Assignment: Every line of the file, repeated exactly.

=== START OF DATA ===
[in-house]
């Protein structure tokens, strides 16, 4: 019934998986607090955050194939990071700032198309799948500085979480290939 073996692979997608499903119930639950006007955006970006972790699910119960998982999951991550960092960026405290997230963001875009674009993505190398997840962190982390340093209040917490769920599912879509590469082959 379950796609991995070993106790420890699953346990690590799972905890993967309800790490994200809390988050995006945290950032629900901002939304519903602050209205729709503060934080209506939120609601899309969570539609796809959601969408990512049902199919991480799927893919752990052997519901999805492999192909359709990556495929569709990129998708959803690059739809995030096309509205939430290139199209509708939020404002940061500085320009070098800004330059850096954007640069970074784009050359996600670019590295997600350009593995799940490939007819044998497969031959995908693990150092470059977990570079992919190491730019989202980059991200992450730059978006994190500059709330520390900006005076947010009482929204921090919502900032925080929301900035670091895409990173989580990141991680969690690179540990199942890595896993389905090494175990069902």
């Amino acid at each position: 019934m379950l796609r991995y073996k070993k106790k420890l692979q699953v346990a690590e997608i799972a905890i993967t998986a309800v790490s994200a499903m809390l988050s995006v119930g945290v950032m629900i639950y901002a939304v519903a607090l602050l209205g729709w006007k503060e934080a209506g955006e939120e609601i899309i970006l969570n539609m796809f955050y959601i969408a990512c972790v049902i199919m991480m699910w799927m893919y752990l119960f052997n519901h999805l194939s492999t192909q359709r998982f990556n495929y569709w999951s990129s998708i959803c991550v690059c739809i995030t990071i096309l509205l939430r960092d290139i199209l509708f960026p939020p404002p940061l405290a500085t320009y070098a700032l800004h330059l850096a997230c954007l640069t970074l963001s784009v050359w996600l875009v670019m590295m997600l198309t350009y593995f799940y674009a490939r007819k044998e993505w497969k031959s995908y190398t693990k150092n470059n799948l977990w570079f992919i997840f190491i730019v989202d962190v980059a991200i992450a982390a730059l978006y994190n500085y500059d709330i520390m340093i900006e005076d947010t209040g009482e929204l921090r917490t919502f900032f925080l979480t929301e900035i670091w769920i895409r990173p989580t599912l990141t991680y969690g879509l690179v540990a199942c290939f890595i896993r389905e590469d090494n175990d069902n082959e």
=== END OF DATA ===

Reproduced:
[in-house]
């Protein structure tokens, strides 16, 4: 019934998986607090955050194939990071700032198309799948500085979480290939 073996692979997608499903119930639950006007955006970006972790699910119960998982999951991550960092960026405290997230963001875009674009993505190398997840962190982390340093209040917490769920599912879509590469082959 379950796609991995070993106790420890699953346990690590799972905890993967309800790490994200809390988050995006945290950032629900901002939304519903602050209205729709503060934080209506939120609601899309969570539609796809959601969408990512049902199919991480799927893919752990052997519901999805492999192909359709990556495929569709990129998708959803690059739809995030096309509205939430290139199209509708939020404002940061500085320009070098800004330059850096954007640069970074784009050359996600670019590295997600350009593995799940490939007819044998497969031959995908693990150092470059977990570079992919190491730019989202980059991200992450730059978006994190500059709330520390900006005076947010009482929204921090919502900032925080929301900035670091895409990173989580990141991680969690690179540990199942890595896993389905090494175990069902």
């Amino acid at each position: 019934m379950l796609r991995y073996k070993k106790k420890l692979q699953v346990a690590e997608i799972a905890i993967t998986a309800v790490s994200a499903m809390l988050s995006v119930g945290v950032m629900i639950y901002a939304v519903a607090l602050l209205g729709w006007k503060e934080a209506g955006e939120e609601i899309i970006l969570n539609m796809f955050y959601i969408a990512c972790v049902i199919m991480m699910w799927m893919y752990l119960f052997n519901h999805l194939s492999t192909q359709r998982f990556n495929y569709w999951s990129s998708i959803c991550v690059c739809i995030t990071i096309l509205l939430r960092d290139i199209l509708f960026p939020p404002p940061l405290a500085t320009y070098a700032l800004h330059l850096a997230c954007l640069t970074l963001s784009v050359w996600l875009v670019m590295m997600l198309t350009y593995f799940y674009a490939r007819k044998e993505w497969k031959s995908y190398t693990k150092n470059n799948l977990w570079f992919i997840f190491i730019v989202d962190v980059a991200i992450a982390a730059l978006y994190n500085y500059d709330i520390m340093i900006e005076d947010t209040g009482e929204l921090r917490t919502f900032f925080l979480t929301e900035i670091w769920i895409r990173p989580t599912l990141t991680y969690g879509l690179v540990a199942c290939f890595i896993r389905e590469d090494n175990d069902n082959e």